Protect site employees from major process incidents
OBRA is a tool used to demonstrate that people occupying buildings on process sites are adequately protected from hazards such as explosions, fires, chemical reaction fallout and toxic releases and that they can safely escape from those buildings.
The Flixborough explosion in 1974, followed by more recent accidents such as Hickson & Welch’s explosion and fire in 1992, and the Texas City accident in 2005, all illustrate the dangers to people in nearby occupied buildings from dangerous substances on process plants. As a result, both the UK Chemical Industries Association (CIA) and the American Petroleum Institute (API) have both published guidelines for the assessment, location and design of occupied buildings on sites handling dangerous substances. The latest CIA guidance was published in 2010. OBRA is now a requirement of major hazard sites in the UK and elsewhere.
Occupied Building Risk Assessment (OBRA) aims at assessing the process risks that affect anyone routinely working in a building on a site where explosions, fires or toxic releases can occur. Therefore, major hazard sites, such as those governed by COMAH , are in greater need of a detailed occupied building risk assessment than ordinary users, who can opt for a limited assessment.
Regarding occupied building risk assessment, the following phased approach is recommended:
A detailed site visit to review the number, type, construction and occupancy of buildings used by people and to identify all process hazards that might affect them. Hazard screening at this stage is an efficient and cost-effective way of highlighting which buildings require a more detailed assessment and which ones place occupants at negligible risk.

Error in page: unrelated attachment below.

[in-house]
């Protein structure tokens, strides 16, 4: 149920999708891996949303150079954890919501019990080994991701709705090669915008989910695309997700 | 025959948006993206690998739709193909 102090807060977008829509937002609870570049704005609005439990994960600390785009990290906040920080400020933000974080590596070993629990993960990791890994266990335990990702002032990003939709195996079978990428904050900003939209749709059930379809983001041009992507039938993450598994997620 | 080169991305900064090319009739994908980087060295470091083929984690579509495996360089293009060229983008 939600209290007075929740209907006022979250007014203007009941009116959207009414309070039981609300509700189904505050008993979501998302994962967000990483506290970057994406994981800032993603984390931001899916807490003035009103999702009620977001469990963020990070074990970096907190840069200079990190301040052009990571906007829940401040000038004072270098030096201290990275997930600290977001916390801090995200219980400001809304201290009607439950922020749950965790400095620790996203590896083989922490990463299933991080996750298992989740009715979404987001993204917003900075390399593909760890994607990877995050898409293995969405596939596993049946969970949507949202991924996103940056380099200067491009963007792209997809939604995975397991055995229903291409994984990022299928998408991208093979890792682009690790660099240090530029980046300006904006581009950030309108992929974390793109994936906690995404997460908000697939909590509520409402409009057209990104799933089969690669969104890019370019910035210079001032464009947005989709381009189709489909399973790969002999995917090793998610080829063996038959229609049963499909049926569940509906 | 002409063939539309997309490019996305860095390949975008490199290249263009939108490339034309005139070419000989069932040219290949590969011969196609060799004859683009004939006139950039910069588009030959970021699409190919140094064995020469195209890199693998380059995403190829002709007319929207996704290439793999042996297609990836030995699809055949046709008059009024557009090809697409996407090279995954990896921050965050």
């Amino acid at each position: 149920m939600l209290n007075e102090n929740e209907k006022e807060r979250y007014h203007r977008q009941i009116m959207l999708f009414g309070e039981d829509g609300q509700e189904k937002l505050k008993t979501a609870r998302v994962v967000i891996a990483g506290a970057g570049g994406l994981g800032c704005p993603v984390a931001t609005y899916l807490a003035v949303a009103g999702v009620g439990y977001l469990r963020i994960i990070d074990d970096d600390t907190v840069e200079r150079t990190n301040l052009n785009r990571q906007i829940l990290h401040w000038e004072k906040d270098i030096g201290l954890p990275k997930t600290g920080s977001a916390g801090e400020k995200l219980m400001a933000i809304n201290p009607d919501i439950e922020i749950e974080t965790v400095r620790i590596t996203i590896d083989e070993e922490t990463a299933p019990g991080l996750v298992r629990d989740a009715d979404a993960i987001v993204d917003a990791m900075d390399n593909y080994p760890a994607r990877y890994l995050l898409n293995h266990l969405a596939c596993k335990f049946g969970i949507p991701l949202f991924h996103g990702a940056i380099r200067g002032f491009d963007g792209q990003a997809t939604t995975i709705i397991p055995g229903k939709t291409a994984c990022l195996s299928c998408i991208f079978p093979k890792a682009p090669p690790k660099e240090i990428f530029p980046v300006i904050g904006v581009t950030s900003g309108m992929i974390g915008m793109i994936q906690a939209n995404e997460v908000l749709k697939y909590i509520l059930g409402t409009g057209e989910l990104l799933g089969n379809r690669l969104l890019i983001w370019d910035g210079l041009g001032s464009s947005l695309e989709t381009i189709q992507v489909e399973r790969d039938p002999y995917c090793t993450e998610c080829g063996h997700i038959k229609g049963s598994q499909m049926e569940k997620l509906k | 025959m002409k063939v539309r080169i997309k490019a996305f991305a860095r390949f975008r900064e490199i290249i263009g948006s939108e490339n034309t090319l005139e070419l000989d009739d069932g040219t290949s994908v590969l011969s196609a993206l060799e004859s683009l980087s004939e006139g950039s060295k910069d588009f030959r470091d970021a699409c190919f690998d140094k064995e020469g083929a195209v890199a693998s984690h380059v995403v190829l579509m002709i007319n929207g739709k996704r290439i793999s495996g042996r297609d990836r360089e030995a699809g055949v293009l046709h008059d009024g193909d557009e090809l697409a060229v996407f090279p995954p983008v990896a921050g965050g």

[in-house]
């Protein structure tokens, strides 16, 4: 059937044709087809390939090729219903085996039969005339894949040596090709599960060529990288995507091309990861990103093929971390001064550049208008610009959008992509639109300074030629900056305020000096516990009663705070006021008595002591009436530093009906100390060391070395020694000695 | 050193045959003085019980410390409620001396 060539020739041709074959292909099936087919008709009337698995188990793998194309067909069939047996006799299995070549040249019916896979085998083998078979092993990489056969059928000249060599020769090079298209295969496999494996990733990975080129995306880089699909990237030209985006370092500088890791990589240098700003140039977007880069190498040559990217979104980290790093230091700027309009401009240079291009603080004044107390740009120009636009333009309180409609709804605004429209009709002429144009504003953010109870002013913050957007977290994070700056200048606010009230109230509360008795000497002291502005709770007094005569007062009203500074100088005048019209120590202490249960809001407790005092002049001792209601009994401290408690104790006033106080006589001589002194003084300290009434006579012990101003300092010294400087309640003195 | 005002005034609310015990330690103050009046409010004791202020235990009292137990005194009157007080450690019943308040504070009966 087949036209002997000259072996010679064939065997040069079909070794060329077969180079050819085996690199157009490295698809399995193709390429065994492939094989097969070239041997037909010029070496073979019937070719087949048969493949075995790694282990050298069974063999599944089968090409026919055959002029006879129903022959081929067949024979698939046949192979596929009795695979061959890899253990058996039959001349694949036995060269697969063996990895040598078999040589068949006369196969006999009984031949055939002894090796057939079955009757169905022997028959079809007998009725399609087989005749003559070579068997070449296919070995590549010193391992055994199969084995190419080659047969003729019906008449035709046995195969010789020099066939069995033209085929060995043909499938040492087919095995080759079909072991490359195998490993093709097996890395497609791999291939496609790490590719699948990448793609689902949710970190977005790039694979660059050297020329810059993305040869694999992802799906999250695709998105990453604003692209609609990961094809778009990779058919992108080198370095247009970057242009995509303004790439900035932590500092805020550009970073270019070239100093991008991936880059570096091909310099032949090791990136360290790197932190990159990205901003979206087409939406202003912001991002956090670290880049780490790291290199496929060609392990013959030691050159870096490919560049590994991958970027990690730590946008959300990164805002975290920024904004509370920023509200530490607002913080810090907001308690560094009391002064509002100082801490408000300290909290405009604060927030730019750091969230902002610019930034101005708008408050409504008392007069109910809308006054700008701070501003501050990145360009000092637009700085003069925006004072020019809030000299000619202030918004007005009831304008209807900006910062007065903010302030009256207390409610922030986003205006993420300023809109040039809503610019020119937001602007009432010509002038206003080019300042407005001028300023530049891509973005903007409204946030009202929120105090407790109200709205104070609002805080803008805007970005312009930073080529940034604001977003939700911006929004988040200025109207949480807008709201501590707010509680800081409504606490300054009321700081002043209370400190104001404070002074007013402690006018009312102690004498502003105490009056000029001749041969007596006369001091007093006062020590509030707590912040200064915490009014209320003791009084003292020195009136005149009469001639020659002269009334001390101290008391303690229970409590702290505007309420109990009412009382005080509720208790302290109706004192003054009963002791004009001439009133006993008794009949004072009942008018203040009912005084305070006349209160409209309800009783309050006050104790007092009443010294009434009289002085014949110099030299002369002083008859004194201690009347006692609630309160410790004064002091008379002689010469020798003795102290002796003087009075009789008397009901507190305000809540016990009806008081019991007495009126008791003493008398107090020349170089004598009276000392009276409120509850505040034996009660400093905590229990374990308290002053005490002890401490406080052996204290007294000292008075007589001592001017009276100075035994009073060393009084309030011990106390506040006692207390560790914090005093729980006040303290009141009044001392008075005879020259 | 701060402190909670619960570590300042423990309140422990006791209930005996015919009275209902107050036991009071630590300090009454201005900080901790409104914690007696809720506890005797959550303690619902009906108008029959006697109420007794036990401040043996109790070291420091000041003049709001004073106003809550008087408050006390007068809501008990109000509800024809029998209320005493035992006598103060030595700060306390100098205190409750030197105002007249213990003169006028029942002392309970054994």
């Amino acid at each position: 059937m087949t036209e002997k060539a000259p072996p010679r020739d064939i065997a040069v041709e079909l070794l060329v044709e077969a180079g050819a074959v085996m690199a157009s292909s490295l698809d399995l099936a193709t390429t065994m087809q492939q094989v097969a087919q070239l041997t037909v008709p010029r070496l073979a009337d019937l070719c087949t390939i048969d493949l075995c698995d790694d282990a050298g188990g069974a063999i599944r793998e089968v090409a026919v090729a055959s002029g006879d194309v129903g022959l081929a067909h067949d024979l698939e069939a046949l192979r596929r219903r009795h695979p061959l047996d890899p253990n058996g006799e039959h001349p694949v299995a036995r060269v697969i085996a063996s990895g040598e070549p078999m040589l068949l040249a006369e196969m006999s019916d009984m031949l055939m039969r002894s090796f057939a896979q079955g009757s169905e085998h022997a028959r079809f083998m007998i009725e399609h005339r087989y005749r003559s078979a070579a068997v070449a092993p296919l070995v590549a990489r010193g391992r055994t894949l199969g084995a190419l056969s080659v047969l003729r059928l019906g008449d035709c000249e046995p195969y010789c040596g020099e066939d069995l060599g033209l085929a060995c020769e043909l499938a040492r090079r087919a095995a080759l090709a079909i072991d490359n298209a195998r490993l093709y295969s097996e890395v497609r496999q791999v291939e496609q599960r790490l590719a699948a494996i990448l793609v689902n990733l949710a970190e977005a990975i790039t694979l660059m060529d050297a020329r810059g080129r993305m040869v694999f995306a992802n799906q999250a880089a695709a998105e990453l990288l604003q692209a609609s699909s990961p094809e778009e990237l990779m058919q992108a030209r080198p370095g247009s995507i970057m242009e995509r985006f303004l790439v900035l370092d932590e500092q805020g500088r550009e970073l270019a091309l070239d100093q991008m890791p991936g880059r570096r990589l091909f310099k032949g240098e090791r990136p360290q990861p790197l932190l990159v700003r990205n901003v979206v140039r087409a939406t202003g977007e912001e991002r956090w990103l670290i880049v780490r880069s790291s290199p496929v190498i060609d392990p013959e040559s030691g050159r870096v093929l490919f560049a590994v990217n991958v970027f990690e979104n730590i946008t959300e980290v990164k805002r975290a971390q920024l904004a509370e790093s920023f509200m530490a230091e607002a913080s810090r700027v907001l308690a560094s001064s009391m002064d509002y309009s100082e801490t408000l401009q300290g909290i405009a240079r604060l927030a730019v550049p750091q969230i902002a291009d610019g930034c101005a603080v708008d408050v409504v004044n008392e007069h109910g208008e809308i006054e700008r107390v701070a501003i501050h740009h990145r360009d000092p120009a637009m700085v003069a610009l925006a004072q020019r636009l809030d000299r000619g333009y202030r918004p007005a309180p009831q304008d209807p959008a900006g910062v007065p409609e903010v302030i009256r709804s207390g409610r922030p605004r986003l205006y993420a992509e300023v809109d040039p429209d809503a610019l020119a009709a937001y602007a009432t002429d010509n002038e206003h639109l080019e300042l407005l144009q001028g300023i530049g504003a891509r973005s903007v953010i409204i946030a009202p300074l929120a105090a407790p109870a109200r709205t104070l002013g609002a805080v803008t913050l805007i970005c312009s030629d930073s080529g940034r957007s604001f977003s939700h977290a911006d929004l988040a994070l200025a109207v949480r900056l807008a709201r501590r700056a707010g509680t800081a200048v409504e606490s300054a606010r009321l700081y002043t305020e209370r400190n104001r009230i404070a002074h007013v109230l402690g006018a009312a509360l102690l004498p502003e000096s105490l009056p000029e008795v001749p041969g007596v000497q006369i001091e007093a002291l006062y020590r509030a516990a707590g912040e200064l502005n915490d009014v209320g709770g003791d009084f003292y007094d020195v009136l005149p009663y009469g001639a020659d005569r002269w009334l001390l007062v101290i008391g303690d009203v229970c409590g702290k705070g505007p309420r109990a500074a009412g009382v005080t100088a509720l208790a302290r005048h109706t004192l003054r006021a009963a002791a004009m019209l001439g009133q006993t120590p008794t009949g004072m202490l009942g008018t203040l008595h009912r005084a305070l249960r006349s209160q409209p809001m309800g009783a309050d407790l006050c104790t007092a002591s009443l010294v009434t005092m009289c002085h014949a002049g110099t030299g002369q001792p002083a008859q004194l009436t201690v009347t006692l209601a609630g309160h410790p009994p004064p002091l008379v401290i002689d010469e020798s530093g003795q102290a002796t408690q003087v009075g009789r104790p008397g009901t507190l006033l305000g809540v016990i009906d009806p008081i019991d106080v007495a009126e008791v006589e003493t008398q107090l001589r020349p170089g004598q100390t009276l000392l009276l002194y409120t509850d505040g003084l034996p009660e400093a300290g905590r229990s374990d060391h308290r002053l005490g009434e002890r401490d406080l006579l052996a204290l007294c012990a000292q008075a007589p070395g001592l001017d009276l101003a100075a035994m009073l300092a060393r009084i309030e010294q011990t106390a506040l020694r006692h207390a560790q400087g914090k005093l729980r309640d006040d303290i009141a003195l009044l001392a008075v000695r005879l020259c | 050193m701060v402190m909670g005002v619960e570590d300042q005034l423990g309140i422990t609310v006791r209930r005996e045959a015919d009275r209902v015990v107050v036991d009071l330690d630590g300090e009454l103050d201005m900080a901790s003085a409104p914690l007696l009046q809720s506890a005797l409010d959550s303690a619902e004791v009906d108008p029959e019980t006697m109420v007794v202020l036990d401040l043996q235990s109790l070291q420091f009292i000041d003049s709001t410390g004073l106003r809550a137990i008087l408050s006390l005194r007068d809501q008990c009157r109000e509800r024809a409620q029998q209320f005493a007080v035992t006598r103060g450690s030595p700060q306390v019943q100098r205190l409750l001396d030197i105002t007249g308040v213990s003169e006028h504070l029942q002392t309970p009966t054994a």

Clear planning of escape routes:
While explosions are momentary, and buildings should offer people sufficient protection from them, fire and smoke are a more lasting threat. By simply plotting the thermal radiation zones on a layout drawing, employees can see the safer escape routes and avoid danger zones. Marking and identifying such escape routes complements existing fire risk assessments.
More detailed assessment:
Some buildings will need a more rigorous assessment, including more detailed consequence modeling in conjunction with quantified or semi-quantified risk assessments. This is to provide realistic hazard levels to ensure buildings provide sufficient protection to occupants.
Demonstration of ALARP:
The impact of the hazard levels is then assessed and appropriate remedial measures specified. Where the cost of remedial measures is very high, we undertake a cost benefit analysis ensuring ALARP principles are adhered to.
Finally, once any necessary remedial measures are in place, the results of the assessment are documented in order to demonstrate to the regulatory authority that risks to building occupants have been reduced to tolerable levels and are being managed on an ongoing basis.
- Reduce the hazards and risks to building occupants from major hazards (explosions, fires and toxic releases) to acceptable or at least tolerable levels.
- Define design and other measures to ensure the safety of people in occupied buildings.
- Identify safe site areas for occupied building location.
- Evaluate the viability of different occupied building or process storage/plant options from an occupant risk perspective.
- Ensure site occupied buildings meet the requirements of established guidance.
Recommended approach for an occupied building risk assessment.
- We use our up-to-date knowledge of process risks and their assessment to determine how OBRA can be most effectively applied to a site.
- We ensure consistency in developing and documenting the OBRA assessment.
- We share our wealth of knowledge drawn from working within many process industries handling potentially dangerous, toxic and flammable materials.
- Our consultants can draw on our proven track record of carrying out fire and explosion risk assessments for a range of clients across broad industry sectors.
- We are happy to assist at any stage in this process of assessing occupied buildings or review existing submissions to identify shortfalls and answer specific questions set by regulatory authorities.